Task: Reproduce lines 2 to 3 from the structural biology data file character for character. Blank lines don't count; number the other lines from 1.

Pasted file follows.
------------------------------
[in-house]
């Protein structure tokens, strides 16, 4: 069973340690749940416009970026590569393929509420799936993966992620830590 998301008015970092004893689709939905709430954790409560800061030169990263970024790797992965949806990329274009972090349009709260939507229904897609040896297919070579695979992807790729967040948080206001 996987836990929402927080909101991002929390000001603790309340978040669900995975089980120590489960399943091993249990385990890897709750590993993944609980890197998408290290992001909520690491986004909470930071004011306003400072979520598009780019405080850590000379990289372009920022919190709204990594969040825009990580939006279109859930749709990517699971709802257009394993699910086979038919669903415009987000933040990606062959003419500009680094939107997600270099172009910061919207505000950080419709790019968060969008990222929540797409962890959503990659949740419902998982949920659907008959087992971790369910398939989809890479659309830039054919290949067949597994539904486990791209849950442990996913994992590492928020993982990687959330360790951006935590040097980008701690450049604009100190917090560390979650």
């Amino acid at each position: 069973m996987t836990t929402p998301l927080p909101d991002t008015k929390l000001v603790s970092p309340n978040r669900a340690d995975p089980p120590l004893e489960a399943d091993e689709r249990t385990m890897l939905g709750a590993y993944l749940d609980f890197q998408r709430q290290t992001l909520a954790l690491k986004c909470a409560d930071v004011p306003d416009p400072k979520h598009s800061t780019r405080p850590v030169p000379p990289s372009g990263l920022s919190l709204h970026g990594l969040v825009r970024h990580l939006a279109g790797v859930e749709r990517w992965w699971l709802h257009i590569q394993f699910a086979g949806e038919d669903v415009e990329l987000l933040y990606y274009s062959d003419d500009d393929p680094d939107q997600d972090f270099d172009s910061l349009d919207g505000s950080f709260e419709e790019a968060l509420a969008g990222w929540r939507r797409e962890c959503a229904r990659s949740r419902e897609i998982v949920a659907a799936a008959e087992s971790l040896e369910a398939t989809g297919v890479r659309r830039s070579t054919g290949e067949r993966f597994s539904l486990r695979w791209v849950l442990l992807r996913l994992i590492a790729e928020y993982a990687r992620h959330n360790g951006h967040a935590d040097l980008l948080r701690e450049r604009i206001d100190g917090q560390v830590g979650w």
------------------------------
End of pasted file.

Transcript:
């Protein structure tokens, strides 16, 4: 069973340690749940416009970026590569393929509420799936993966992620830590 998301008015970092004893689709939905709430954790409560800061030169990263970024790797992965949806990329274009972090349009709260939507229904897609040896297919070579695979992807790729967040948080206001 996987836990929402927080909101991002929390000001603790309340978040669900995975089980120590489960399943091993249990385990890897709750590993993944609980890197998408290290992001909520690491986004909470930071004011306003400072979520598009780019405080850590000379990289372009920022919190709204990594969040825009990580939006279109859930749709990517699971709802257009394993699910086979038919669903415009987000933040990606062959003419500009680094939107997600270099172009910061919207505000950080419709790019968060969008990222929540797409962890959503990659949740419902998982949920659907008959087992971790369910398939989809890479659309830039054919290949067949597994539904486990791209849950442990996913994992590492928020993982990687959330360790951006935590040097980008701690450049604009100190917090560390979650």
């Amino acid at each position: 069973m996987t836990t929402p998301l927080p909101d991002t008015k929390l000001v603790s970092p309340n978040r669900a340690d995975p089980p120590l004893e489960a399943d091993e689709r249990t385990m890897l939905g709750a590993y993944l749940d609980f890197q998408r709430q290290t992001l909520a954790l690491k986004c909470a409560d930071v004011p306003d416009p400072k979520h598009s800061t780019r405080p850590v030169p000379p990289s372009g990263l920022s919190l709204h970026g990594l969040v825009r970024h990580l939006a279109g790797v859930e749709r990517w992965w699971l709802h257009i590569q394993f699910a086979g949806e038919d669903v415009e990329l987000l933040y990606y274009s062959d003419d500009d393929p680094d939107q997600d972090f270099d172009s910061l349009d919207g505000s950080f709260e419709e790019a968060l509420a969008g990222w929540r939507r797409e962890c959503a229904r990659s949740r419902e897609i998982v949920a659907a799936a008959e087992s971790l040896e369910a398939t989809g297919v890479r659309r830039s070579t054919g290949e067949r993966f597994s539904l486990r695979w791209v849950l442990l992807r996913l994992i590492a790729e928020y993982a990687r992620h959330n360790g951006h967040a935590d040097l980008l948080r701690e450049r604009i206001d100190g917090q560390v830590g979650w």